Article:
Although the finding is exciting, it is not offering up a new treatment for the millions of people around the world living with HIV.
However, the researchers caution that the approach is not appropriate as a standard HIV treatment due to the toxicity of chemotherapy, but it offers hope for new treatment strategies that might eliminate HIV altogether.
The researchers say it is too early to say the patient is "cured" of HIV.
Gupta and his team emphasised that bone marrow transplant - a unsafe and painful procedure - is not a viable option for HIV treatment. While the virus was under control, he was diagnosed with Hodgkin's lymphoma.
16 months after the stem-cell transplant, September 2017, the man went off his antiretroviral drugs for HIV.
The London patient was diagnosed with HIV infection in 2003 and had been on antiretroviral therapy since 2012.
CCR5 is a white blood cell receptor that acts as an entry point for the HIV-1 virus, the more common form of the disease. "Continuing our research, we need to understand if we could knock out this receptor in people with HIV, which may be possible with gene therapy", he added. Any sign of the virus remains undetectable.More news: To the Batmobile! Bugatti’s new $19mn ‘hypercar’ sets new price record
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He received a bone marrow transplant from a donor who was naturally resistant to HIV infection.
The fact that this second patient has gone into remission can give researchers more confidence they're on the right path, Kiem said.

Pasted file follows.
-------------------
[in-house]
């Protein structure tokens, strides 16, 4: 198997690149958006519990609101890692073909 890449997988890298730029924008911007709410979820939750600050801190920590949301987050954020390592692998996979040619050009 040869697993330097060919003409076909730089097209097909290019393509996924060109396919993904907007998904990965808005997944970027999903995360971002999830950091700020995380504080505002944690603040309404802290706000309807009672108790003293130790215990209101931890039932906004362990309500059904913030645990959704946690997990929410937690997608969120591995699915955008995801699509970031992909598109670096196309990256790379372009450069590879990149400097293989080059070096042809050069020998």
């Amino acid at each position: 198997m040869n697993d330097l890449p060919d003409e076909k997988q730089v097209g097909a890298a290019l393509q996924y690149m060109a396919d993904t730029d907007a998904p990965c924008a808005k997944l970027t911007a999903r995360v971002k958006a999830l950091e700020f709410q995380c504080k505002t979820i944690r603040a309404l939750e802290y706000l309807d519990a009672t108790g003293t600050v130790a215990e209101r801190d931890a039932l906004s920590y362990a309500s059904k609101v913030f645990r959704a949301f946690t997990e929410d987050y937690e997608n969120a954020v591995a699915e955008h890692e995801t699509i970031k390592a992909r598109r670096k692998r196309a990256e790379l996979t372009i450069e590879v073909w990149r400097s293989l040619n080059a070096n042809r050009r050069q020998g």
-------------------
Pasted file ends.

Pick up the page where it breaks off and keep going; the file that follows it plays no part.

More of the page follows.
"So, if the bone marrow has disabled CCR5, half of the viruses loiter "aimlessly" with intent to infect, meaning half of these viruses still have a door open for them".
To learn more about the factors that favor a cure, amfAR, the Foundation for AIDS Research, a New York City-based foundation, in 2014 began to fund a consortium of worldwide researchers who do transplants in HIV-infected people with blood cancers. When drugs are stopped, the virus roars back, usually in two to three weeks. "If something has happened once in medical science, it can happen again", he said.
As far as scientists can tell, eighteen months he received his intervention, the London patient is still completely free of HIV.
However, now that science has determined that the earlier Berlin patient's HIV cure wasn't merely a unusual fluke, it could open up the doors to new gene-level treatments for the disease.
The patient remained on ARV for 16 months after the transplant, at which point the clinical team and the patient made a decision to interrupt ARV therapy to test if the patient was truly in HIV-1 remission.
In both cases, the doctor used a a genetic mutation that leads to HIV immunity.